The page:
DHL workers strike for better pay
Workers at DHL Supply Chain, a distribution company based in Liverpool which distributes Burton biscuits to shops in the north west, struck on 19-23, 29, and 31 December, and 3-4 January, demanding a 50p/hour pay increase. From April 2021, pay rates will be just 2.5p/hour above the minimum wage. The low pay is despite DHL’s profits increasing by nearly 20% in the second quarter of 2020.
Police were called over 10 times as bosses attempted to disrupt successful picketing at the depot.
Nine days’ strike at British Airways
Cargo workers employed by British Airways (BA) at Heathrow Airport struck for nine days, from Christmas Day to 2 January, as BA attempted to “fire and rehire” its workforce, leaving some workers facing pay cuts up to 24% — from £5,000 to £11,000 per year.
BA workers voted by a 98% majority for the strikes. Although passenger travel is dramatically reduced due to the pandemic, the strikes still impacted flights transporting goods.
The BA strikes follow a series of strikes on 1, 14, and 17-18 December, by workers employed directly by Heathrow Airport itself, over a similar “fire and rehire” attack, which could see workers’ pay cut by 20%.
Care home workers to strike
Cleaners and care workers at the Sage nursing home in north London will strike on 15-17 January because bosses have stalled negotiations on the workers’ demands for £12 an hour wages and parity with NHS sick pay and annual leave.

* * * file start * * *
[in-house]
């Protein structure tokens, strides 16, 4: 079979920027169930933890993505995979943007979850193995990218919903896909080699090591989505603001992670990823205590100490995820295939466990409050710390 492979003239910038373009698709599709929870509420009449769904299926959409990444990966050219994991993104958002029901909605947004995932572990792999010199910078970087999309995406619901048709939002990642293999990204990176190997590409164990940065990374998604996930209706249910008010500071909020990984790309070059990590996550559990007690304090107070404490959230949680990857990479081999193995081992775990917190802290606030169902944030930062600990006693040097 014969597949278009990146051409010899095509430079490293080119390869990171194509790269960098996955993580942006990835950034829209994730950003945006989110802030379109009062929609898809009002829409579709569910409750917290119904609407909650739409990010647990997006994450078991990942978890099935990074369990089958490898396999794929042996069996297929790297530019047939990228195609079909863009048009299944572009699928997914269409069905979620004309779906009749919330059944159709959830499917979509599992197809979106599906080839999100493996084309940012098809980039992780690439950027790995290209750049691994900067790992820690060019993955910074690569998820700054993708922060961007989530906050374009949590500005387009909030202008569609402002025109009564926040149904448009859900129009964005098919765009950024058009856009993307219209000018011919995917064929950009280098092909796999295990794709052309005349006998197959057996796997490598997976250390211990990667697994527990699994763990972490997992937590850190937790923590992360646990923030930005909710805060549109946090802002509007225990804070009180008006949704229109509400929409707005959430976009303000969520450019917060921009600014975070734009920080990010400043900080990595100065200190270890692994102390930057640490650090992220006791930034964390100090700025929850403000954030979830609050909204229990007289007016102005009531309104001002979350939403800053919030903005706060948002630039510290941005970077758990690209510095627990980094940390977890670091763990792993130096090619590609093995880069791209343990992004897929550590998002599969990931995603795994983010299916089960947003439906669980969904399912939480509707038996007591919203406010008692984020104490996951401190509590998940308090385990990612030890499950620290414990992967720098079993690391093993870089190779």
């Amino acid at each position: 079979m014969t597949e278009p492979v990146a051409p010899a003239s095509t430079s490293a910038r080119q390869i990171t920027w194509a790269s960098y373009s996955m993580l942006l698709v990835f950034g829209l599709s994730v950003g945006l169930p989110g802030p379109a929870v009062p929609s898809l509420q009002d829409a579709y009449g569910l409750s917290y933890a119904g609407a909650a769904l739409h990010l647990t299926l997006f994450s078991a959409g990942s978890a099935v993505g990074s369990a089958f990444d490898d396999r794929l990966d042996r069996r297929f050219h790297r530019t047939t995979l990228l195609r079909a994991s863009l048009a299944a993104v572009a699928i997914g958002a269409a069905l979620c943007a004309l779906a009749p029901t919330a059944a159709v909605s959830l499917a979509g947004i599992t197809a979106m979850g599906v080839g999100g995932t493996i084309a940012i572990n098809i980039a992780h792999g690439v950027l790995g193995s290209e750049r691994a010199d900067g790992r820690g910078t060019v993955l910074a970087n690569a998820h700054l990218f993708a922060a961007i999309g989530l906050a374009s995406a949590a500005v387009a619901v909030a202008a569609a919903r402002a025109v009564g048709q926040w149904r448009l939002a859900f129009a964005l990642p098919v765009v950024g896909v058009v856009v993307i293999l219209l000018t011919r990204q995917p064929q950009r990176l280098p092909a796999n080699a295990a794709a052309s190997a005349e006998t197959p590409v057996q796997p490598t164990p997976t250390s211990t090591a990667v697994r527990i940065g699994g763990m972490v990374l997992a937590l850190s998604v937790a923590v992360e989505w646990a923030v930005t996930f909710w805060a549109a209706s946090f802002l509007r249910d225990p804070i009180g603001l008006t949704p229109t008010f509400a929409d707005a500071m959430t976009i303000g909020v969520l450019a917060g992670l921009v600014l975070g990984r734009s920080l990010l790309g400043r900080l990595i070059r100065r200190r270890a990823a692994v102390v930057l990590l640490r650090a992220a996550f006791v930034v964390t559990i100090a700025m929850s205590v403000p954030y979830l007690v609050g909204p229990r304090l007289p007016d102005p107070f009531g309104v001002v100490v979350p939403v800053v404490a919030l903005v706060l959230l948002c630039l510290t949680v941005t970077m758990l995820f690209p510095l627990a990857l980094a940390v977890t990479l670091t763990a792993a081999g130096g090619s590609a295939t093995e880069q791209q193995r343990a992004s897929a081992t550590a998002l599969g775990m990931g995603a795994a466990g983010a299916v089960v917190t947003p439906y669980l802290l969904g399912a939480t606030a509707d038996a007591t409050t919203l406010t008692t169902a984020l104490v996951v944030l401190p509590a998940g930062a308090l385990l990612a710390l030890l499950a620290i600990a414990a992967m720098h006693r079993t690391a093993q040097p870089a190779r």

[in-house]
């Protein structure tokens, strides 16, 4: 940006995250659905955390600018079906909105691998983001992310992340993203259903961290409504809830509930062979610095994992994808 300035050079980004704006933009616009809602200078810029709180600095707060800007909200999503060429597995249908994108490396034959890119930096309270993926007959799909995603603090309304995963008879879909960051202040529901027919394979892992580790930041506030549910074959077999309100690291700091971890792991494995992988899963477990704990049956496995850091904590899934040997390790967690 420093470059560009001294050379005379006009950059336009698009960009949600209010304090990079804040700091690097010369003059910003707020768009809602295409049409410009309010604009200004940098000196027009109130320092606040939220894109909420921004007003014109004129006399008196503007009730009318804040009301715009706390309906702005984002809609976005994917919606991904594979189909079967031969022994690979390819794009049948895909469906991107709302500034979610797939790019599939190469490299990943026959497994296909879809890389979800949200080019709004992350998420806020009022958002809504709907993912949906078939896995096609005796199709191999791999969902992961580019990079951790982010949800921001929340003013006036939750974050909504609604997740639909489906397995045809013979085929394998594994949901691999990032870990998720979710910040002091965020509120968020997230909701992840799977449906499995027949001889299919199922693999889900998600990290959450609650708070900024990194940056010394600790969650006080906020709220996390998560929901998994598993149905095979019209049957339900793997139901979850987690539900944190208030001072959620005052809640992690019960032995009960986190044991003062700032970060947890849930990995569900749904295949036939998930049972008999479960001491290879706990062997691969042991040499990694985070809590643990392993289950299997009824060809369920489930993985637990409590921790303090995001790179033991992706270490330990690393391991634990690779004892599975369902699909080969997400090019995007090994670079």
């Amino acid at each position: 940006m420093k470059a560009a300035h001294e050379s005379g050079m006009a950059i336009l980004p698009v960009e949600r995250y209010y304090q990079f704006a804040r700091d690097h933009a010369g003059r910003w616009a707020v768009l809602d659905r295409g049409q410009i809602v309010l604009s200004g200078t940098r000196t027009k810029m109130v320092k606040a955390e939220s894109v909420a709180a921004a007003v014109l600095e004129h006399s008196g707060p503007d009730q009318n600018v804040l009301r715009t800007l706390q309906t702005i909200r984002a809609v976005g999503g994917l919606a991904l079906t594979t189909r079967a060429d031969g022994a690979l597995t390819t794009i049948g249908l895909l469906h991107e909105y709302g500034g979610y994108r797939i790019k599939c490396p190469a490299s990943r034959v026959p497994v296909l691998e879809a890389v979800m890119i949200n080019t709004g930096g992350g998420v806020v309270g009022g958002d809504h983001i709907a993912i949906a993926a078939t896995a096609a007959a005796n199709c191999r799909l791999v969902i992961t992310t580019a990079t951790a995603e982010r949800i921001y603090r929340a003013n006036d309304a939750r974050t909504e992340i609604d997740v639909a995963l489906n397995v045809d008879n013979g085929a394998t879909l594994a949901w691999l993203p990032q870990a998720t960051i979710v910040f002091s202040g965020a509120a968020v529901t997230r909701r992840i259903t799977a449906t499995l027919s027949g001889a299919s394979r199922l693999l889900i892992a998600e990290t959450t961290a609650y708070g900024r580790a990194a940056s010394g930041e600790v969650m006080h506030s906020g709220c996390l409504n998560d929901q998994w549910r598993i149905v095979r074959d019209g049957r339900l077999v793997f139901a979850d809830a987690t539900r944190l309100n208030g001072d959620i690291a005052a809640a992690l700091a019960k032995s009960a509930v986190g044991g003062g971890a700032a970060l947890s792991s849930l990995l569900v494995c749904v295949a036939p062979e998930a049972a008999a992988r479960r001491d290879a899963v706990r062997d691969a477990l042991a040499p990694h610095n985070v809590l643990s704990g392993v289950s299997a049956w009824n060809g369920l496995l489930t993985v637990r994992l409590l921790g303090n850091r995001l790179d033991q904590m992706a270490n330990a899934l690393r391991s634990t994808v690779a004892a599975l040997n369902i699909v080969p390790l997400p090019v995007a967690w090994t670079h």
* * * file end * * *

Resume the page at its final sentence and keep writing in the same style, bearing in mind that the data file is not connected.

The care home owners called in a £354 per hour union busting legal consultant to advise them in their stonewalling tactics.
Negotiations due to take place in December were suspended after Sage bosses refused to allow elected union reps from the United Voices of the World union (UVW) to attend the talks. Bile, a worker and UVW activist, said:
“It’s an act of defiance and irresponsibility from Sage to avoid meeting us for negotiations. We are incredibly frustrated, because all we are asking for is respect, dignity and equality. We deserve a living wage; we deserve full sick pay and a better holiday scheme. And if Sage thinks it can just ignore us and that we’ll go away all they’re really doing is boosting our motivation to stand up for our rights and for the right of our union to be recognised. We have never been more united”.
Barnoldswick strikes 4-22 January
Workers at the Rolls Royce plant in Barnoldswick have begun a further three weeks of strikes, from 4 to 22 January. 350 jobs at the plant are threatened, as part of a bosses’ plan to offshore work to other countries. Nationally, Rolls Royce cut 5,000 jobs in 2020, as part of planned cuts of up to 9,000.
Unite activists say that if Rolls Royce bosses fail to agree proposals to keep work at Barnoldswick, they will aim to spread action to other Rolls Royce sites.